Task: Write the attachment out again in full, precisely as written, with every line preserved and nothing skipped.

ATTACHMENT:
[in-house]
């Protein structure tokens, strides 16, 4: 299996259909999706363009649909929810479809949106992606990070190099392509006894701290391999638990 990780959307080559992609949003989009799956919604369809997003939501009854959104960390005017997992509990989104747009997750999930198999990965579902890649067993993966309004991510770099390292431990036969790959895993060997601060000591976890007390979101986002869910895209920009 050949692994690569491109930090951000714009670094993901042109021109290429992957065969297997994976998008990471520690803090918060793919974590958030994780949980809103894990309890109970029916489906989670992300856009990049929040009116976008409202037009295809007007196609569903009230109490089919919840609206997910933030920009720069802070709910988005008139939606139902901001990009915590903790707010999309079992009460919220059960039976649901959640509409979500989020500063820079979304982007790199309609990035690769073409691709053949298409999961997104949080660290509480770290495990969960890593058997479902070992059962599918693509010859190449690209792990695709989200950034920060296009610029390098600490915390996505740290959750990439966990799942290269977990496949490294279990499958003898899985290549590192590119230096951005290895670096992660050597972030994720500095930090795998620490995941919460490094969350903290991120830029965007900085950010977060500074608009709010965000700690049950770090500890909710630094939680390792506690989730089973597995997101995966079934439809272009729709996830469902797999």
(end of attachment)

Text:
[in-house]
């Protein structure tokens, strides 16, 4: 299996259909999706363009649909929810479809949106992606990070190099392509006894701290391999638990 990780959307080559992609949003989009799956919604369809997003939501009854959104960390005017997992509990989104747009997750999930198999990965579902890649067993993966309004991510770099390292431990036969790959895993060997601060000591976890007390979101986002869910895209920009 050949692994690569491109930090951000714009670094993901042109021109290429992957065969297997994976998008990471520690803090918060793919974590958030994780949980809103894990309890109970029916489906989670992300856009990049929040009116976008409202037009295809007007196609569903009230109490089919919840609206997910933030920009720069802070709910988005008139939606139902901001990009915590903790707010999309079992009460919220059960039976649901959640509409979500989020500063820079979304982007790199309609990035690769073409691709053949298409999961997104949080660290509480770290495990969960890593058997479902070992059962599918693509010859190449690209792990695709989200950034920060296009610029390098600490915390996505740290959750990439966990799942290269977990496949490294279990499958003898899985290549590192590119230096951005290895670096992660050597972030994720500095930090795998620490995941919460490094969350903290991120830029965007900085950010977060500074608009709010965000700690049950770090500890909710630094939680390792506690989730089973597995997101995966079934439809272009729709996830469902797999």